Another reason to refinance private student loans is to change the amount of time you have to pay it back. While paying extra on your loan is almost always allowed, some borrowers are disciplined when the term is shorter and the payment higher. Alternatively, refinancing can be used to stretch the payments out over a longer period of time. Keep in mind, however, that if you do this the new loan may end up costing more in interest than the existing loan.
Lastly, refinancing student loans can help you get a mortgage. It can improve a metric known as the “debt to income ratio” or DTI. This is the amount of your income that’s paid towards debt each month. Reducing the student loan payment can make a borrower’s DTI low enough to qualify for a mortgage.
Refinancing Federal Loans
One of the dirty secrets of federal student loans is that the interest rate can be fairly high. Although the government has lowered federal student loan rates, these changes don’t apply to money already borrowed. Not only that, but everyone is charged the same interest rate within a loan type. If you have good to excellent credit and you got the loan before the rates were lowered, there’s a good chance you can save money.
Because of the federal government’s built-in payment term flexibility, changing the loan term isn’t as much of an incentive to refinance. There is a different reason to refinance: getting rid of an awful loan servicer. Like all other financial institutions, student loan servicers vary in customer service quality, helpfulness, and other factors.
Finally, refinancing federal student loans can be done to change the responsible parties. This comes in two forms. First, some parents take on loans to help their children get through college. Whether planned in advance or due to changes in the family situation, parents sometimes want to pass that obligation on to their children.
Some private lenders will let you refinance a parent loan into a student loan. Other loans could be folded into this one, making it a consolidation as well.
You might have a cosigner on a PLUS loan, called an “endorser.” This situation is rare, but when it happens refinancing is one way to get them off the hook when the student’s finances recover.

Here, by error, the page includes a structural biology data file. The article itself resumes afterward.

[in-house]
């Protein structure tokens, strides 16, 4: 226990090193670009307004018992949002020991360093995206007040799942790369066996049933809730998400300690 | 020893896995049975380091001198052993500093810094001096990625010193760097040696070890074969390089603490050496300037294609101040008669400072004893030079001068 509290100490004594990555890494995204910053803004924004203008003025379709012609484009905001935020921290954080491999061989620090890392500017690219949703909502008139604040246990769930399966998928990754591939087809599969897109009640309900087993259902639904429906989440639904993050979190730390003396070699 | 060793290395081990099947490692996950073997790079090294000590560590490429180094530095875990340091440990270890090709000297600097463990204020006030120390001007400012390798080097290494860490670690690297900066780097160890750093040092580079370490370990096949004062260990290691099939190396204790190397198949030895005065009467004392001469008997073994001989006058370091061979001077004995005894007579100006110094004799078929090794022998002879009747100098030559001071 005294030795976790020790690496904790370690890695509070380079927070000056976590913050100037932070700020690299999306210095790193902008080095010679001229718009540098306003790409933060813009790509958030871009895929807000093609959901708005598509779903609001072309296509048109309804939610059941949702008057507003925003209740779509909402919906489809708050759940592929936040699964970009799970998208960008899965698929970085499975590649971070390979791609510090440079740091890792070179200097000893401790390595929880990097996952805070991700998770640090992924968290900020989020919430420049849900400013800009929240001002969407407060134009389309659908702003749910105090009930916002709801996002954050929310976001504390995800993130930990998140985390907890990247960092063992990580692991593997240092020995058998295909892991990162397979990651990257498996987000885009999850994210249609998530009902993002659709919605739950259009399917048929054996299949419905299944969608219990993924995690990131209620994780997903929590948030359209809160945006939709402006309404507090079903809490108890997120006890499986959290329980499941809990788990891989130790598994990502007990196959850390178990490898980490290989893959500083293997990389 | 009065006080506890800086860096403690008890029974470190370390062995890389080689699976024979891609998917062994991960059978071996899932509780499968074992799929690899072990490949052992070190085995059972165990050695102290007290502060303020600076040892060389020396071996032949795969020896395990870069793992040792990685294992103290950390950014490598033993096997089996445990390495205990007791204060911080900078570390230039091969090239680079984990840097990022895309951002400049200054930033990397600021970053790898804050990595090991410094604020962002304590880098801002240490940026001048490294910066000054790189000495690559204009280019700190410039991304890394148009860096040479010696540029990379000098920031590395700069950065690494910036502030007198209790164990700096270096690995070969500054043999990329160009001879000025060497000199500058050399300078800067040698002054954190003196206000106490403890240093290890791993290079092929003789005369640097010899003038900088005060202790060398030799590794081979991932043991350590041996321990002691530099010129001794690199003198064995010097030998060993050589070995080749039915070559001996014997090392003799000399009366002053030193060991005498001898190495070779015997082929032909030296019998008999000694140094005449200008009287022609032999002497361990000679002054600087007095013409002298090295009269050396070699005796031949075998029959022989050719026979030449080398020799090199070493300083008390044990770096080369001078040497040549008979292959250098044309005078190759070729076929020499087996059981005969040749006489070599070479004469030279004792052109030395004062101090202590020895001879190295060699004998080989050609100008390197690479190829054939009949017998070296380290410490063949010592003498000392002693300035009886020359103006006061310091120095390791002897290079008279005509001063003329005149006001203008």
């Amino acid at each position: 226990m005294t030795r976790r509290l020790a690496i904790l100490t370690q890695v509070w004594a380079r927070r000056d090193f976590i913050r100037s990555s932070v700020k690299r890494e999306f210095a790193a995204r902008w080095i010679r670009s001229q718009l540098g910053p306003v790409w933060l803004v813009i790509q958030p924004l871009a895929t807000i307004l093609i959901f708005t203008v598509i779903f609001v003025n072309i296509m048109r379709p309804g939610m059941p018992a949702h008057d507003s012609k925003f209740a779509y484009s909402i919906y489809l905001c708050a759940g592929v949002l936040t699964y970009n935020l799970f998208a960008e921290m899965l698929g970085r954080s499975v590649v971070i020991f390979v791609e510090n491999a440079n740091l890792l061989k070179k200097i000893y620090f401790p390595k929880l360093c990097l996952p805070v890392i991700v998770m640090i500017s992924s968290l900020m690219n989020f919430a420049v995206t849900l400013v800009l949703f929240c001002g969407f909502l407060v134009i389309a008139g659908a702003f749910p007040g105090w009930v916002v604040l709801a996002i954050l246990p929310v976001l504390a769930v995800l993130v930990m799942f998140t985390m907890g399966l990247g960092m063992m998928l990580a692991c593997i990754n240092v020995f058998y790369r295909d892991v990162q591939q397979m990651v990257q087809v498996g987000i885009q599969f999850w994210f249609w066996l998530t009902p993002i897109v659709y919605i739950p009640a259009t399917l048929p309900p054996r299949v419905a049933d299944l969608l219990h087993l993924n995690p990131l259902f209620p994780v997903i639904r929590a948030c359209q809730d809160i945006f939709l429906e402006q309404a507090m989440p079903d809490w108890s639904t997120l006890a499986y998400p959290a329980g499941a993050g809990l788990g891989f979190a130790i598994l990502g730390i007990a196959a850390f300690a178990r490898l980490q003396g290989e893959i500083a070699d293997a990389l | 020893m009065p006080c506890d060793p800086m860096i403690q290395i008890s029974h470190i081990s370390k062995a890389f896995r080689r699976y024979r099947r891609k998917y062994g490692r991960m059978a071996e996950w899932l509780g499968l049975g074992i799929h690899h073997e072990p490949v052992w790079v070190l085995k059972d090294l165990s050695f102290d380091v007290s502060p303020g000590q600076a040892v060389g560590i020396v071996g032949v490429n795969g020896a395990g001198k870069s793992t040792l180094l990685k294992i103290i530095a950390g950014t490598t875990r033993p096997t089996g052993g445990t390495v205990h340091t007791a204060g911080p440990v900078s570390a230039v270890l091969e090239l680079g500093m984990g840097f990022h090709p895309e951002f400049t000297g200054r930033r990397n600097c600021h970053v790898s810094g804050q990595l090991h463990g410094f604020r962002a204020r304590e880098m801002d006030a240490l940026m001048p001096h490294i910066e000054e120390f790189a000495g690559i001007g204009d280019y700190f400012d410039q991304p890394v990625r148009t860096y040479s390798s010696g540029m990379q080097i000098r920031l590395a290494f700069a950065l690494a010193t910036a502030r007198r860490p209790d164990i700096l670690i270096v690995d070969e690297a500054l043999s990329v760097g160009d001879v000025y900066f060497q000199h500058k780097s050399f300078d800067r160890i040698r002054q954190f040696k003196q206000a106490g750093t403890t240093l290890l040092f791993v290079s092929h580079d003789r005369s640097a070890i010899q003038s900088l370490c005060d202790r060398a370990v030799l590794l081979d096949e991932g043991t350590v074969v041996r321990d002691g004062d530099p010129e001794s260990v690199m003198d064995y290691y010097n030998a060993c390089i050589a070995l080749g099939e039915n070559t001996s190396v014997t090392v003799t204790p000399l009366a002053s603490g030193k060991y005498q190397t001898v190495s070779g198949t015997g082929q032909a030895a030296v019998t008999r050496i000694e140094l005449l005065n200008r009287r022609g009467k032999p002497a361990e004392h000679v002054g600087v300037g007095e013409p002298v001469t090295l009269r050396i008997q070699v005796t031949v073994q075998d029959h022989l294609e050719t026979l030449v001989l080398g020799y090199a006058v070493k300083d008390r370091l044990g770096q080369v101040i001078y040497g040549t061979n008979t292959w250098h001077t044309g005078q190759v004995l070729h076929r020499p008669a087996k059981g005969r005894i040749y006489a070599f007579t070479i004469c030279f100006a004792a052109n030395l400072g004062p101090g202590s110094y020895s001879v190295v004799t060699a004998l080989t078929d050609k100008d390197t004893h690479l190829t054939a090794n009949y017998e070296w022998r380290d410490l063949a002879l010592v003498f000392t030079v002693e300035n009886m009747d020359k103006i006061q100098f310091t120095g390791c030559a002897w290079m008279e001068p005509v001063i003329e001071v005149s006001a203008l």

Reasons to NOT Refinance
With private loans, it’s always possible to get a bad deal that looks good at the beginning. For instance, lowering your payment can have a downside.
While lowering your interest rate and keeping the same loan term saves money, drawing the payments out over a longer period of time will often cost you more in the end. If you choose a variable-rate loan then savings can evaporate if interest rates rise.
Unlike with private loans, federal loans have a lot of consumer safeguards. Generally speaking, most of them are lost if you refinance into a private loan. The most valuable federal loan benefit is its flexibility. The federal government offers a wide variety of repayment plans that can be accessed with a quick form or call to your servicer. For example, two different payment plans are available that have you repay as a percentage of your income.
Another benefit you would lose by refinancing your federal student loan is the possibility of loan forgiveness. With private loans, the only way to get out of debt is to pay the entire balance plus interest.
Student loans are nearly impossible to get rid of in bankruptcy, whether they’re private or federal. You should carefully consider if it’s worth passing up these safeguards for a lower interest rate.
The Bottom Line
We recommend that federal student loan borrowers think twice before refinancing due to the loss of certain benefits. Consolidating the loans federally or changing your payment plan are a better choice. For private loans, refinancing could materially lower your interest rate and save you money over the life of the loan.